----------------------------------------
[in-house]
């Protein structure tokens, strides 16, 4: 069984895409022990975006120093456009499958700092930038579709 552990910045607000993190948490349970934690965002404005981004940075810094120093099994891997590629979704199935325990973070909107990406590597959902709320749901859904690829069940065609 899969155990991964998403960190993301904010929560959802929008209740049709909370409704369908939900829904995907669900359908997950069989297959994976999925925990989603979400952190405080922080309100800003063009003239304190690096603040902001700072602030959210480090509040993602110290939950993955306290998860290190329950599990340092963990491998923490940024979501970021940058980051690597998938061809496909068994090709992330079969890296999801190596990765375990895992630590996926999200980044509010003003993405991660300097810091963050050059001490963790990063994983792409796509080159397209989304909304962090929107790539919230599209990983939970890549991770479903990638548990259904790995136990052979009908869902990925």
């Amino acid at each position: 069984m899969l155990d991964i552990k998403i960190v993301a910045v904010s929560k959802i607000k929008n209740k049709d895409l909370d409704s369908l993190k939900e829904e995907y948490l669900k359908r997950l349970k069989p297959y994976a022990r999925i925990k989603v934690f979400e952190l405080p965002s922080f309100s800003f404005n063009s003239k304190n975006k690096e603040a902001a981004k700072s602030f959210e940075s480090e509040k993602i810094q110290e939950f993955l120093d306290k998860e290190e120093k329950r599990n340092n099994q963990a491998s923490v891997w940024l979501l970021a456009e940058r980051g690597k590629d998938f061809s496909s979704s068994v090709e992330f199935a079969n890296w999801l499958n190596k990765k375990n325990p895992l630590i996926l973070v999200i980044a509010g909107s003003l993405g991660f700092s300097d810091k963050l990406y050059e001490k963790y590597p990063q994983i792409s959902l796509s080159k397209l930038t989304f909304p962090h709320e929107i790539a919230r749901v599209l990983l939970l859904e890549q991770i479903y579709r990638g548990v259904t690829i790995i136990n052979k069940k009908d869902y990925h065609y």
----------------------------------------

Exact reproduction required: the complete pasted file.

[in-house]
């Protein structure tokens, strides 16, 4: 069984895409022990975006120093456009499958700092930038579709 552990910045607000993190948490349970934690965002404005981004940075810094120093099994891997590629979704199935325990973070909107990406590597959902709320749901859904690829069940065609 899969155990991964998403960190993301904010929560959802929008209740049709909370409704369908939900829904995907669900359908997950069989297959994976999925925990989603979400952190405080922080309100800003063009003239304190690096603040902001700072602030959210480090509040993602110290939950993955306290998860290190329950599990340092963990491998923490940024979501970021940058980051690597998938061809496909068994090709992330079969890296999801190596990765375990895992630590996926999200980044509010003003993405991660300097810091963050050059001490963790990063994983792409796509080159397209989304909304962090929107790539919230599209990983939970890549991770479903990638548990259904790995136990052979009908869902990925």
């Amino acid at each position: 069984m899969l155990d991964i552990k998403i960190v993301a910045v904010s929560k959802i607000k929008n209740k049709d895409l909370d409704s369908l993190k939900e829904e995907y948490l669900k359908r997950l349970k069989p297959y994976a022990r999925i925990k989603v934690f979400e952190l405080p965002s922080f309100s800003f404005n063009s003239k304190n975006k690096e603040a902001a981004k700072s602030f959210e940075s480090e509040k993602i810094q110290e939950f993955l120093d306290k998860e290190e120093k329950r599990n340092n099994q963990a491998s923490v891997w940024l979501l970021a456009e940058r980051g690597k590629d998938f061809s496909s979704s068994v090709e992330f199935a079969n890296w999801l499958n190596k990765k375990n325990p895992l630590i996926l973070v999200i980044a509010g909107s003003l993405g991660f700092s300097d810091k963050l990406y050059e001490k963790y590597p990063q994983i792409s959902l796509s080159k397209l930038t989304f909304p962090h709320e929107i790539a919230r749901v599209l990983l939970l859904e890549q991770i479903y579709r990638g548990v259904t690829i790995i136990n052979k069940k009908d869902y990925h065609y």